“Let us imagine a sphere, a billiard ball moving in a disorderly fashion across a surface, or moving by the (necessarily imperfect) will of a player: after a number of spins, the same point on the surface of the ball will inevitably touch the cloth. This is the ‘eternal return of the identical’, but not of the ‘same’. For the sphere is moving and even if that very ‘same’ point is touching the cloth, its position is not the same as before. This represents the return of a ‘comparable’ situation, but in a different place. The same image can be applied to the succession of the seasons and the historical outlook of Archeofuturism: the return to archaic values should not be understood as a cyclical return to the past (a past that has failed, as it has engendered the catastrophe of modernity), but rather as the re-emergence of archaic social configurations in a new context. In other terms, this means applying age-old solutions to completely new problems; it means the reappearance of a forgotten and transfigured order in a different historical context.”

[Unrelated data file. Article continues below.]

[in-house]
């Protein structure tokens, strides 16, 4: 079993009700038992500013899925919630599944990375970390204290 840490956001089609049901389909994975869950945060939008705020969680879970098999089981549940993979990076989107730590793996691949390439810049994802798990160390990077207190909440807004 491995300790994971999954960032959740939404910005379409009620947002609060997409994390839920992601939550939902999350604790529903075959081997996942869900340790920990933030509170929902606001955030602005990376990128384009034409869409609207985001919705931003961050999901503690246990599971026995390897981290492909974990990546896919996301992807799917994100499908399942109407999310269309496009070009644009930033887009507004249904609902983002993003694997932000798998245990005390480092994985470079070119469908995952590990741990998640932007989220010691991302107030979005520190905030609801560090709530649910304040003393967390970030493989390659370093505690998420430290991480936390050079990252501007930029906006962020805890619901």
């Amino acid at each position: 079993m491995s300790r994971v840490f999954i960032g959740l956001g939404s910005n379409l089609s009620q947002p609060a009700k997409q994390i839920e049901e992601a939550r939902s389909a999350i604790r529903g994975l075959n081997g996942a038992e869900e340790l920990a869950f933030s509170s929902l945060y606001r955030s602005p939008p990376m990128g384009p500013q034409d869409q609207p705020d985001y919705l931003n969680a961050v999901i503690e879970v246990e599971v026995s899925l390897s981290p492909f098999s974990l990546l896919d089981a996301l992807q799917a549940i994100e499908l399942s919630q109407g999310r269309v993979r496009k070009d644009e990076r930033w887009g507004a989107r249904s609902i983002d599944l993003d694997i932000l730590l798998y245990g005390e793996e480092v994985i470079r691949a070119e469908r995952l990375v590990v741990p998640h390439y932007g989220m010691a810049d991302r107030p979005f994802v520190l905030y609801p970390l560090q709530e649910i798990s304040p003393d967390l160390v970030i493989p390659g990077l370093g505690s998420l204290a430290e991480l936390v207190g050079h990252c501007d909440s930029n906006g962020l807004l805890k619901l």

▪ Guillaume Faye, Archeofuturism (Arktos, 2010) extract from page 74.